Yet the borrowing of particular features from other cultures — such as Arabic numerals that replaced Roman numerals, even in Western cultures that derived from Rome — implies that some features are not simply different but better, including numbers. Some of the most advanced cultures in history have borrowed from other cultures, because no given collection of human beings has created the best answers to all the questions of life.

Nevertheless, since multiculturalists see all cultures as equal or “equally valid,” they see no justification for [….]

http://www.creators.com/opinion/thomas-sowell/intellectuals-and-race-part-iv.html

 

Sam’s Smear

Preposterous history from The New Republic

by Ramesh Ponnuru; Jonah Goldberg,

nationalreview.com

March 12, 2013

‘Every contributor to this collection . . . blandly ignores the possibility that there could be any real issue of a rational kind in American politics today which would justify the existence of an opposition, and proceeds to a sociological-psychological analysis of the extraordinary fact that there is one.” Frank Meyer was writing more than 50 years ago, but the impulse he described is still at work. The explanation for conservatives’ opposition to President Obama and his agenda must be found not in our ideas but in our pathologies.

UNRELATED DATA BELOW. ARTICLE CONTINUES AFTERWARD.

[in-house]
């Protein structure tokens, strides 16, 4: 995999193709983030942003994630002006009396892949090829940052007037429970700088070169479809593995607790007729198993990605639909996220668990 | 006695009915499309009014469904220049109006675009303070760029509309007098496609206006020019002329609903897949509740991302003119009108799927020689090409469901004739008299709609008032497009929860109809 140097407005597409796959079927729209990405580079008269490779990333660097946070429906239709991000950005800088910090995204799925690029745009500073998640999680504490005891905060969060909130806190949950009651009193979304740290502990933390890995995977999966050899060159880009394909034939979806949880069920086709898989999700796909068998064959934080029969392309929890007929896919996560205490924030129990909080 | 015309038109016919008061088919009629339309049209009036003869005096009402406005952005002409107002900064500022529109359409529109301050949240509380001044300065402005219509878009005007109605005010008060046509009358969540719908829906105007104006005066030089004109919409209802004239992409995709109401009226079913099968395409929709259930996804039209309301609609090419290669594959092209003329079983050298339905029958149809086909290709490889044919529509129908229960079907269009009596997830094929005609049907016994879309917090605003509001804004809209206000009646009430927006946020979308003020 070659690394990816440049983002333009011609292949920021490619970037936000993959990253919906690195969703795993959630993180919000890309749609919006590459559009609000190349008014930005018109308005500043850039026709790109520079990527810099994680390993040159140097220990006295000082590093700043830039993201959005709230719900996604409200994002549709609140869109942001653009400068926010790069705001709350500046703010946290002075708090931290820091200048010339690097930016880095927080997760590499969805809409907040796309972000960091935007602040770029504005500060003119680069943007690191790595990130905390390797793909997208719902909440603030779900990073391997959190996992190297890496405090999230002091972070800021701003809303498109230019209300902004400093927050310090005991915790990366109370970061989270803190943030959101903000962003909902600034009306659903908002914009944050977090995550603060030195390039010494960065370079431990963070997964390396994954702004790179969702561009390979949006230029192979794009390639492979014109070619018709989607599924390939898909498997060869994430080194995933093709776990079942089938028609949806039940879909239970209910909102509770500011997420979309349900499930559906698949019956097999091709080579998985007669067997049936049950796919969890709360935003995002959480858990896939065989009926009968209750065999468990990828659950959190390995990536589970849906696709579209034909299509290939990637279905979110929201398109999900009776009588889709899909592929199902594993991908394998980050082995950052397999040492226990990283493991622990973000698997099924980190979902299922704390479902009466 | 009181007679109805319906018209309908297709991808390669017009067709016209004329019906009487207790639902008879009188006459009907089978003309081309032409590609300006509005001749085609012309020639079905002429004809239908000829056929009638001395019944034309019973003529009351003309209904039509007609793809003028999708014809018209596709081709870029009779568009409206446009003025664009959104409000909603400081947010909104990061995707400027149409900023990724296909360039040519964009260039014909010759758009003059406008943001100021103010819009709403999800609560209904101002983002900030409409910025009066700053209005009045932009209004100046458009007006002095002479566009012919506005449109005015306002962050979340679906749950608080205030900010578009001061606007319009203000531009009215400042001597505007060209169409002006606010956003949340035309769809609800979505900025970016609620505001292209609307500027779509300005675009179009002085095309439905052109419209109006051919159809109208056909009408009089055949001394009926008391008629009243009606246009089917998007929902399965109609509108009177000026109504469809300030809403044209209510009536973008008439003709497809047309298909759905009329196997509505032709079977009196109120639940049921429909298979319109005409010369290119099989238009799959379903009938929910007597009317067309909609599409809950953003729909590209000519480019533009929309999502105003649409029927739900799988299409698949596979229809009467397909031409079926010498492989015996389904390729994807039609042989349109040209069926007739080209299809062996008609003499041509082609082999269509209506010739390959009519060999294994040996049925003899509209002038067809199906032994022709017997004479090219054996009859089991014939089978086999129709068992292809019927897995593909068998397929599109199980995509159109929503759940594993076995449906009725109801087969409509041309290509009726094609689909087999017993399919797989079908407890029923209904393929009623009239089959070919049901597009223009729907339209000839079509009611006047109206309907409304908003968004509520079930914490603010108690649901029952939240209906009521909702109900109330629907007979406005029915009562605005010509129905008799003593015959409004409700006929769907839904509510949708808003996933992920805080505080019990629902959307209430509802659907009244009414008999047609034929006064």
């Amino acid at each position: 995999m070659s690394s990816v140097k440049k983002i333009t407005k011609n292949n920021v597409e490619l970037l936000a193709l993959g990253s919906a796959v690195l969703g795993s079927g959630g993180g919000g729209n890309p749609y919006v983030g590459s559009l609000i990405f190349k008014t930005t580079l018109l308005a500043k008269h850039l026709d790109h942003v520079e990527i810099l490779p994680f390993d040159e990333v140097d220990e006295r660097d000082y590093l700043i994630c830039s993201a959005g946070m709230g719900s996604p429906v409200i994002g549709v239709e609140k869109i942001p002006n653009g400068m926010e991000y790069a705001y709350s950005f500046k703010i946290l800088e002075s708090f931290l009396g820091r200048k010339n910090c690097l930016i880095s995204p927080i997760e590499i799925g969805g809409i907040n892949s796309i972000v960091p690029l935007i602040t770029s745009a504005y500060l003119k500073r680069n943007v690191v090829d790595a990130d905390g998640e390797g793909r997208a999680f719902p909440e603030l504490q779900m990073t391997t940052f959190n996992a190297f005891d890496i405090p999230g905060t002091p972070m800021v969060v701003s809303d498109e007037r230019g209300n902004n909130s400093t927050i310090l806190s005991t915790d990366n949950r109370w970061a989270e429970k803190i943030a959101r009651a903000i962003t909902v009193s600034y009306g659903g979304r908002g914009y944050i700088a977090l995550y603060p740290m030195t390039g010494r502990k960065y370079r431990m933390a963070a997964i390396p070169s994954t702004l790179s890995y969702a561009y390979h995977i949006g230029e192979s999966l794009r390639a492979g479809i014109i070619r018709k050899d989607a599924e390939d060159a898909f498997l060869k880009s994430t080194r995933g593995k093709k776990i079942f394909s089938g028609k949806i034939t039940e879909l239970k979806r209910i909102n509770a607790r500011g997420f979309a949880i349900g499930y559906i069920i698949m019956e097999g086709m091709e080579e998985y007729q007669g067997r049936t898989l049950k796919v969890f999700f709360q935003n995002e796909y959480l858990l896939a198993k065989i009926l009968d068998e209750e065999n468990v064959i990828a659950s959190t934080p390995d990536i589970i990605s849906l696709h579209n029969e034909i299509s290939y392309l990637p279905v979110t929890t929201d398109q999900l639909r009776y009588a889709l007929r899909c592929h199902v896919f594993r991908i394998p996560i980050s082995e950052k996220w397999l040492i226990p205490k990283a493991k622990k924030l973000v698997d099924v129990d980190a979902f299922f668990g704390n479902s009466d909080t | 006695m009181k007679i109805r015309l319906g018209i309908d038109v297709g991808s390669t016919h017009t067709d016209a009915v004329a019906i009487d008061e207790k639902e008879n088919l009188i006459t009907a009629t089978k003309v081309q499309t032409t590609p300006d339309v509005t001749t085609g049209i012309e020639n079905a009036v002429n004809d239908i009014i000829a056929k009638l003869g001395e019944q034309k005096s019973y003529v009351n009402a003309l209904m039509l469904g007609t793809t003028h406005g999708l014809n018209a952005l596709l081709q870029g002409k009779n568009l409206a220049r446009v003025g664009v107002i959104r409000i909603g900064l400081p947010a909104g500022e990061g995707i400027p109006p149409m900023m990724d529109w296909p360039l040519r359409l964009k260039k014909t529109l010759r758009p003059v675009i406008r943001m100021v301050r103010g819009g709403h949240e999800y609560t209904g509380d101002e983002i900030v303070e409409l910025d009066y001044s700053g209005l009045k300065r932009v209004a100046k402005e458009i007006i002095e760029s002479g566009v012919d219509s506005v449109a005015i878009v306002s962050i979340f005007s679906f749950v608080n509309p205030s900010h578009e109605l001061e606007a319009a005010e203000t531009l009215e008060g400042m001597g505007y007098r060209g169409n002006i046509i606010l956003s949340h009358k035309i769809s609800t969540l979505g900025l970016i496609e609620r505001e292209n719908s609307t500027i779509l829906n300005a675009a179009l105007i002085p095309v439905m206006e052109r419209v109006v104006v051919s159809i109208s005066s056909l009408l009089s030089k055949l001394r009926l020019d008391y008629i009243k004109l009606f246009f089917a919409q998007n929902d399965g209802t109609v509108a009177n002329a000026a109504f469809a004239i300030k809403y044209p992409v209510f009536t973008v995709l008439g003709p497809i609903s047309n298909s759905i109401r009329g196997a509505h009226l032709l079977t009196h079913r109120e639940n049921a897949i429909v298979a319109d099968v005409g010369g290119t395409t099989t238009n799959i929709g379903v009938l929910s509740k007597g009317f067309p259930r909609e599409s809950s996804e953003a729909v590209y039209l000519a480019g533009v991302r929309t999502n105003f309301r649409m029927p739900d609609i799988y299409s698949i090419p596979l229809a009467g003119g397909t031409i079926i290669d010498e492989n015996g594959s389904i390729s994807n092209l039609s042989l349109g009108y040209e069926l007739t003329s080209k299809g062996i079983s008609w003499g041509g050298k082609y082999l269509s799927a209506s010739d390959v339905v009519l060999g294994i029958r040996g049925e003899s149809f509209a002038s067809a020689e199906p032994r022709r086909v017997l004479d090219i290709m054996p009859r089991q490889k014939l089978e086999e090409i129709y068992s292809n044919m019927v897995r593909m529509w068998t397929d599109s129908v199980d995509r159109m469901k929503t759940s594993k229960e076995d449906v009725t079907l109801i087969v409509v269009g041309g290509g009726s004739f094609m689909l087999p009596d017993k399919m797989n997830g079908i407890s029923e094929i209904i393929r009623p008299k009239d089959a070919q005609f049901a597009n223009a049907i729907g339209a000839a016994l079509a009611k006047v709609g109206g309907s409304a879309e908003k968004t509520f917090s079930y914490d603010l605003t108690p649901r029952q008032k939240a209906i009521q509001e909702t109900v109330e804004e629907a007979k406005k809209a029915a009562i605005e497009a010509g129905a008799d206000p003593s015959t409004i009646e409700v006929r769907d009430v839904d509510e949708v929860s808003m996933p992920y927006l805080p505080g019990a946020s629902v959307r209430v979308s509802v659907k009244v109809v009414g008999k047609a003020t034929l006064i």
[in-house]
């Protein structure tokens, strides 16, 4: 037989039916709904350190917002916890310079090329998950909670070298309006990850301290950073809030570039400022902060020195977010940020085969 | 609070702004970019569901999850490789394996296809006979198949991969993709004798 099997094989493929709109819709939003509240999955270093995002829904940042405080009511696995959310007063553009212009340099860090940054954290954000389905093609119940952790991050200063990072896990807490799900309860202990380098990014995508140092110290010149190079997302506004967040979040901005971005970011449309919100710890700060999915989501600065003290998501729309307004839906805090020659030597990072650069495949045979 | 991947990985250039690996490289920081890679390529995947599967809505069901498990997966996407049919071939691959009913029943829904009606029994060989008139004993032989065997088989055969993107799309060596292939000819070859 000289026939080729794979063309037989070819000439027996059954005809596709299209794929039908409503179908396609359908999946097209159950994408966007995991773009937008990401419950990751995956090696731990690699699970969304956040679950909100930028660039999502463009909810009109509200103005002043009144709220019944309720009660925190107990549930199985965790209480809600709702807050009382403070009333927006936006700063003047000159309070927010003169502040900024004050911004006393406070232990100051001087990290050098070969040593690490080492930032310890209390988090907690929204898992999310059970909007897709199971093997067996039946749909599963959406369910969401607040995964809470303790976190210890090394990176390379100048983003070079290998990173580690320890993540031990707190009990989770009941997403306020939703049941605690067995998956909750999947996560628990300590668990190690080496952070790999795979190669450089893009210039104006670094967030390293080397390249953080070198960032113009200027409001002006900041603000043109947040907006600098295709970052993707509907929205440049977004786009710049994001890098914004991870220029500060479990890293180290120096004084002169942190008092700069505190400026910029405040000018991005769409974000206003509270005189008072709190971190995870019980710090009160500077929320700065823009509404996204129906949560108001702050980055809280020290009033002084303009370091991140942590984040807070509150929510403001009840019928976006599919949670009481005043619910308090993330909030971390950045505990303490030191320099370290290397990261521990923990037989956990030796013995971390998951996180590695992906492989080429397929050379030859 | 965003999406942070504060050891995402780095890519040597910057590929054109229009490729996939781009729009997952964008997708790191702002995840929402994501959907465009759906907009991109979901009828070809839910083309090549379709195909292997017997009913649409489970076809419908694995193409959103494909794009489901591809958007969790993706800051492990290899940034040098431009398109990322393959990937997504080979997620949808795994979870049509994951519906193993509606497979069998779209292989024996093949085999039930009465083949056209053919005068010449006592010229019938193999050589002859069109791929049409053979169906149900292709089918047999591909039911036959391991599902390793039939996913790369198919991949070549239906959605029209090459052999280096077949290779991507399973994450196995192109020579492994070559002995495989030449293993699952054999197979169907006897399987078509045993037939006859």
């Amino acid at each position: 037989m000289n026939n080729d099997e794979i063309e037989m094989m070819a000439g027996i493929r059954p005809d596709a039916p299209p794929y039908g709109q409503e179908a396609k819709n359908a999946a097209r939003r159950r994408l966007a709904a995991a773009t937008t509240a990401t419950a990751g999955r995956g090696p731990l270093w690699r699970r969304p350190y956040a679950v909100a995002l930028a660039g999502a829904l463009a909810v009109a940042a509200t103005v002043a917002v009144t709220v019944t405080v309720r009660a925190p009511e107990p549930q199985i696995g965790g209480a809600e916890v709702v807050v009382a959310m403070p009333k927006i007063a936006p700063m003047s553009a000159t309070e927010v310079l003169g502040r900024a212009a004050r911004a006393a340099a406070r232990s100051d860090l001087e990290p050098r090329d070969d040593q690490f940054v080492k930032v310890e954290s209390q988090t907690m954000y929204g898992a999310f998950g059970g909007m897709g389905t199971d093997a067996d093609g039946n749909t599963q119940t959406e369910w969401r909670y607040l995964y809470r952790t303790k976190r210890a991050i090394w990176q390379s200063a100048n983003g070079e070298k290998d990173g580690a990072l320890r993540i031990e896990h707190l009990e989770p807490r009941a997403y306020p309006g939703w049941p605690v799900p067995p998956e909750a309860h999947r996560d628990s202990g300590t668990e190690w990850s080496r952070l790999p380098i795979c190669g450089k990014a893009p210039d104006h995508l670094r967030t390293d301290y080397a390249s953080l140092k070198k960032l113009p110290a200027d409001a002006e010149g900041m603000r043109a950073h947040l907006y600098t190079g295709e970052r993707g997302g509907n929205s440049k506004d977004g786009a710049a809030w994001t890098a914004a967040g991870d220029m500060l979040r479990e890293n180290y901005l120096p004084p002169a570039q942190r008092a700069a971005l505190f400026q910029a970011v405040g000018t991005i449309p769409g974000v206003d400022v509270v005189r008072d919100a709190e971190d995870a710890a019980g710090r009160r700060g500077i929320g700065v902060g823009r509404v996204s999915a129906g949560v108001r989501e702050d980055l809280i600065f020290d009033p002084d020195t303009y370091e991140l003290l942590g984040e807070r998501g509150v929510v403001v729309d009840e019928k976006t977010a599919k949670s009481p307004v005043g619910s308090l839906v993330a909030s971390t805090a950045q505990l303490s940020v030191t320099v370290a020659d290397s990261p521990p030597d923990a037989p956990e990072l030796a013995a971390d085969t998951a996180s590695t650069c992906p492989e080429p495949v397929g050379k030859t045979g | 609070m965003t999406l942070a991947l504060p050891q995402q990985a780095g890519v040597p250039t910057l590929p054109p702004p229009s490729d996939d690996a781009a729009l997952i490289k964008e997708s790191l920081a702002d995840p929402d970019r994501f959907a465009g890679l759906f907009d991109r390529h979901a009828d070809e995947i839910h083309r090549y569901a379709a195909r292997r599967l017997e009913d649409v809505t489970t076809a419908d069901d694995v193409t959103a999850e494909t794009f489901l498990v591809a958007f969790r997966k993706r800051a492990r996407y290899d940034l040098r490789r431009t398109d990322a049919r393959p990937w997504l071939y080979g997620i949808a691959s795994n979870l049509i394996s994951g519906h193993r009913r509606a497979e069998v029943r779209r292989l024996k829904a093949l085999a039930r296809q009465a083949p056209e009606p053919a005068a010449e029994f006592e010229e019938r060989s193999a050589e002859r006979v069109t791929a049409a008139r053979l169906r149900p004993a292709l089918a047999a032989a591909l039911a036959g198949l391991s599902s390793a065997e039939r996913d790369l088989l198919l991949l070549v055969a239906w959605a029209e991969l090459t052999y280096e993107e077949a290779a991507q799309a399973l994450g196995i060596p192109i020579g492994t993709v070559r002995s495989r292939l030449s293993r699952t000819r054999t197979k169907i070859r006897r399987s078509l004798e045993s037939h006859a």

Thus many liberals seem to have convinced themselves that we resist Obama’s agenda because he is black. It is a theory that does not depend on evidence. Liberals read elaborations of the theory not to understand the world around them but to feel the warm glow of moral superiority.

It is a glow that suffuses the long [….]

https://www.nationalreview.com/nrd/articles/342411/sam-s-smear

 

Educational Rot

by Dr Walter E. Williams,

creators.com

March 11, 2013

American education is in a sorry state of affairs, and there’s enough blame for all participants to have their fair share. They include students who are hostile and alien to the education process, uninterested parents, teachers and administrators who either are incompetent or have been beaten down by the system, and politicians who’ve become handmaidens for teachers unions. There’s another education issue that’s neither flattering nor comfortable to confront and talk about. That’s the low academic preparation of many teachers. That’s an issue that must be confronted and dealt with if we’re to improve the quality of education. Let’s look at it.

Schools of education, whether graduate or undergraduate, tend to represent the academic slums of most college campuses. They tend to be home to students who have the lowest academic achievement test scores when they enter college, such as SAT scores. They have the lowest scores when they graduate and choose to take postgraduate admissions tests — such as the GRE, the MCAT and the LSAT.

The California Basic Educational Skills Test, or CBEST, is mandatory for teacher certification in California. It’s a joke. Here’s a multiple-choice question on its practice math test: [….]

http://www.creators.com/opinion/walter-williams/educational-rot.html

Part 3 MAY follow….